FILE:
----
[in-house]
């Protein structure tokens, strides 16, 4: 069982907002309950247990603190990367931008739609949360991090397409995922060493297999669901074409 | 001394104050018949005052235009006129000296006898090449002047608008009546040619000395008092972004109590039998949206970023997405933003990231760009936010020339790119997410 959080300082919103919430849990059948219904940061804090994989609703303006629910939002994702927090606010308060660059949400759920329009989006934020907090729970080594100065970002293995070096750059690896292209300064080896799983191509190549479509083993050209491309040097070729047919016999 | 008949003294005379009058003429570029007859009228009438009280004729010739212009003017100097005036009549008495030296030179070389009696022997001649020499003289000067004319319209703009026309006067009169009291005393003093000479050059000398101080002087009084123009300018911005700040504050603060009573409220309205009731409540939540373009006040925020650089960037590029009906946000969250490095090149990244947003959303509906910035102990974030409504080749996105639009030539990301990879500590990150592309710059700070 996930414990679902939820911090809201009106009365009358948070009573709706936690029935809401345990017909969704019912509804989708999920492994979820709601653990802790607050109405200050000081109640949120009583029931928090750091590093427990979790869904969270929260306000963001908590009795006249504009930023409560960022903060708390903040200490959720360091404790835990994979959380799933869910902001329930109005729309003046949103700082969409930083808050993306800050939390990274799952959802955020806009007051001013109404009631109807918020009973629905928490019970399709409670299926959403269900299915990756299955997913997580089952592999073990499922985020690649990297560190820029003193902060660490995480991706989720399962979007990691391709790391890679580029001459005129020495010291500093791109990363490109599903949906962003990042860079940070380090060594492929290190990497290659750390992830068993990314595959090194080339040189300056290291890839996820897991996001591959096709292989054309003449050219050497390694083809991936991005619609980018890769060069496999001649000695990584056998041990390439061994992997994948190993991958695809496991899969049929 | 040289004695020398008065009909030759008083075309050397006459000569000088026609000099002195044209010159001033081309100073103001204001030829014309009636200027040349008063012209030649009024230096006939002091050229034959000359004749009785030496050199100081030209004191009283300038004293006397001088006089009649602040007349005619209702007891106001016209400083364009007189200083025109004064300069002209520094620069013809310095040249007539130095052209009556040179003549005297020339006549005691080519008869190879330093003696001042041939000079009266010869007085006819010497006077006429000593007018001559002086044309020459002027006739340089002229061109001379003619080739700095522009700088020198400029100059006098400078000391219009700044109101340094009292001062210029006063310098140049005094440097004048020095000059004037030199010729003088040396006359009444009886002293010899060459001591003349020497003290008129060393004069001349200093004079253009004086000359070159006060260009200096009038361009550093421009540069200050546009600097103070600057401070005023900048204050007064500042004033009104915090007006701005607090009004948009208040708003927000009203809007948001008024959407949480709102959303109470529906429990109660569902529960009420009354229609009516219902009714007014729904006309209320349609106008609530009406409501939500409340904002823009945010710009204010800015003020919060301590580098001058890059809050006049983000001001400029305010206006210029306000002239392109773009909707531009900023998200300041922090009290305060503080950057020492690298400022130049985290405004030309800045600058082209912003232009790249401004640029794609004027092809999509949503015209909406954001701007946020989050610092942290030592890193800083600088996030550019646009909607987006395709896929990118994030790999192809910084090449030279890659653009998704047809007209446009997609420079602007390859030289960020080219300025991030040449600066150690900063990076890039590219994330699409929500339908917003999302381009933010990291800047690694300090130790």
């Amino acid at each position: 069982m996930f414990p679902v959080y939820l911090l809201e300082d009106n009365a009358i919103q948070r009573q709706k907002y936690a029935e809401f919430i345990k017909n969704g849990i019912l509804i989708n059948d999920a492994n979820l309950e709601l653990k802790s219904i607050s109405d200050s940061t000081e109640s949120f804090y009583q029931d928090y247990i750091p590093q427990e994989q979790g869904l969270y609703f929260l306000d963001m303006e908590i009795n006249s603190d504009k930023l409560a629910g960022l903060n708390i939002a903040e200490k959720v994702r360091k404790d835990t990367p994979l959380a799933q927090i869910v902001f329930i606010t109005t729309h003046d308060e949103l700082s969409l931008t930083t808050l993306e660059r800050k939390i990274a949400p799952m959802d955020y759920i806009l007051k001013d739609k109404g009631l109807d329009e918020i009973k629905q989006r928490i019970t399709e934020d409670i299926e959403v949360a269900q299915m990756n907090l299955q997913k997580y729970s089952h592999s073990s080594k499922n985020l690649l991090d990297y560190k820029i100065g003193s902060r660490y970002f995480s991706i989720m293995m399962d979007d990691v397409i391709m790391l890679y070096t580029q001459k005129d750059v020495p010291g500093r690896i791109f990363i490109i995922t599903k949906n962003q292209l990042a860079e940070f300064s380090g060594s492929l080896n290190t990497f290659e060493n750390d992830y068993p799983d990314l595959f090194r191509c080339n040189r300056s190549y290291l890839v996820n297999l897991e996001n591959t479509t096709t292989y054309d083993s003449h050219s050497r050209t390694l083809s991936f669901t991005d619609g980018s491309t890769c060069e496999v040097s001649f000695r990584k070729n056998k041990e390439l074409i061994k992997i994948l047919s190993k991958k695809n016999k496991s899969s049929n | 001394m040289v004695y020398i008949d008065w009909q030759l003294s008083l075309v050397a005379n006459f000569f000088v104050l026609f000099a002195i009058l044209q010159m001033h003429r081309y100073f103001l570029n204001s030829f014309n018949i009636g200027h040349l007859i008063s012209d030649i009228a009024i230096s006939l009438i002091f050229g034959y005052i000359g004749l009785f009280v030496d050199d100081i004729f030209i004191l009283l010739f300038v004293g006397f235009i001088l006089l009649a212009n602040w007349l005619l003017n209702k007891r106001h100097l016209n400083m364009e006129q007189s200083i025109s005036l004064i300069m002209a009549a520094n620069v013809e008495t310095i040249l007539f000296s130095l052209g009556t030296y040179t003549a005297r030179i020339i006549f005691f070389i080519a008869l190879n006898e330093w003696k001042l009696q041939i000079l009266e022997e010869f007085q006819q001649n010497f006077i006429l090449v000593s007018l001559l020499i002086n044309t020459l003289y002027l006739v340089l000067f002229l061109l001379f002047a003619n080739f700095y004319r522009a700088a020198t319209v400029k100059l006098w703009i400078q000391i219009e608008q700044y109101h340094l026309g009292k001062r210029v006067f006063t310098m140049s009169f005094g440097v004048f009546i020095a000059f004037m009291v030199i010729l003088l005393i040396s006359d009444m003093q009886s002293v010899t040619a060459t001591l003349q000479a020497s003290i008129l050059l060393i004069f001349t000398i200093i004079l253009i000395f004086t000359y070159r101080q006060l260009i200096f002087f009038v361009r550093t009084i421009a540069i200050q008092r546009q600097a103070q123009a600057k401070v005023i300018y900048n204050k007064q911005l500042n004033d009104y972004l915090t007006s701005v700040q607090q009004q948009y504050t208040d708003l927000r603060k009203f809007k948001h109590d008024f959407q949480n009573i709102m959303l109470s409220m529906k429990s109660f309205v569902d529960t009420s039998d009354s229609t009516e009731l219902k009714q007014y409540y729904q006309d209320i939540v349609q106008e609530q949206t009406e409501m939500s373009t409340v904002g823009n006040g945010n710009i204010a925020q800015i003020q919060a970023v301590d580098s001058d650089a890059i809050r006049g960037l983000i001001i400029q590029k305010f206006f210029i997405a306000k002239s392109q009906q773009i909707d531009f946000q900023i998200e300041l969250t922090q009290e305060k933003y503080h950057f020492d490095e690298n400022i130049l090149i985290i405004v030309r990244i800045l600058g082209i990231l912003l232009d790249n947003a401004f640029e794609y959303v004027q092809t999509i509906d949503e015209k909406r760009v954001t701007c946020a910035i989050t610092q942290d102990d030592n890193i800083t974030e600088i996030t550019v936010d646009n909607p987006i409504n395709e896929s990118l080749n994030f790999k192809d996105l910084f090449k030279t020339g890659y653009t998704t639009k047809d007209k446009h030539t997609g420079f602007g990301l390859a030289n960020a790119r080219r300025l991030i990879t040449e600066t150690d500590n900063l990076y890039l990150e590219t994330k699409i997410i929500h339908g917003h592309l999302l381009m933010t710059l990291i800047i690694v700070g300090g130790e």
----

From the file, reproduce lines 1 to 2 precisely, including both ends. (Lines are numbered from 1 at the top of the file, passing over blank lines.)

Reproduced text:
[in-house]
């Protein structure tokens, strides 16, 4: 069982907002309950247990603190990367931008739609949360991090397409995922060493297999669901074409 | 001394104050018949005052235009006129000296006898090449002047608008009546040619000395008092972004109590039998949206970023997405933003990231760009936010020339790119997410 959080300082919103919430849990059948219904940061804090994989609703303006629910939002994702927090606010308060660059949400759920329009989006934020907090729970080594100065970002293995070096750059690896292209300064080896799983191509190549479509083993050209491309040097070729047919016999 | 008949003294005379009058003429570029007859009228009438009280004729010739212009003017100097005036009549008495030296030179070389009696022997001649020499003289000067004319319209703009026309006067009169009291005393003093000479050059000398101080002087009084123009300018911005700040504050603060009573409220309205009731409540939540373009006040925020650089960037590029009906946000969250490095090149990244947003959303509906910035102990974030409504080749996105639009030539990301990879500590990150592309710059700070 996930414990679902939820911090809201009106009365009358948070009573709706936690029935809401345990017909969704019912509804989708999920492994979820709601653990802790607050109405200050000081109640949120009583029931928090750091590093427990979790869904969270929260306000963001908590009795006249504009930023409560960022903060708390903040200490959720360091404790835990994979959380799933869910902001329930109005729309003046949103700082969409930083808050993306800050939390990274799952959802955020806009007051001013109404009631109807918020009973629905928490019970399709409670299926959403269900299915990756299955997913997580089952592999073990499922985020690649990297560190820029003193902060660490995480991706989720399962979007990691391709790391890679580029001459005129020495010291500093791109990363490109599903949906962003990042860079940070380090060594492929290190990497290659750390992830068993990314595959090194080339040189300056290291890839996820897991996001591959096709292989054309003449050219050497390694083809991936991005619609980018890769060069496999001649000695990584056998041990390439061994992997994948190993991958695809496991899969049929 | 040289004695020398008065009909030759008083075309050397006459000569000088026609000099002195044209010159001033081309100073103001204001030829014309009636200027040349008063012209030649009024230096006939002091050229034959000359004749009785030496050199100081030209004191009283300038004293006397001088006089009649602040007349005619209702007891106001016209400083364009007189200083025109004064300069002209520094620069013809310095040249007539130095052209009556040179003549005297020339006549005691080519008869190879330093003696001042041939000079009266010869007085006819010497006077006429000593007018001559002086044309020459002027006739340089002229061109001379003619080739700095522009700088020198400029100059006098400078000391219009700044109101340094009292001062210029006063310098140049005094440097004048020095000059004037030199010729003088040396006359009444009886002293010899060459001591003349020497003290008129060393004069001349200093004079253009004086000359070159006060260009200096009038361009550093421009540069200050546009600097103070600057401070005023900048204050007064500042004033009104915090007006701005607090009004948009208040708003927000009203809007948001008024959407949480709102959303109470529906429990109660569902529960009420009354229609009516219902009714007014729904006309209320349609106008609530009406409501939500409340904002823009945010710009204010800015003020919060301590580098001058890059809050006049983000001001400029305010206006210029306000002239392109773009909707531009900023998200300041922090009290305060503080950057020492690298400022130049985290405004030309800045600058082209912003232009790249401004640029794609004027092809999509949503015209909406954001701007946020989050610092942290030592890193800083600088996030550019646009909607987006395709896929990118994030790999192809910084090449030279890659653009998704047809007209446009997609420079602007390859030289960020080219300025991030040449600066150690900063990076890039590219994330699409929500339908917003999302381009933010990291800047690694300090130790």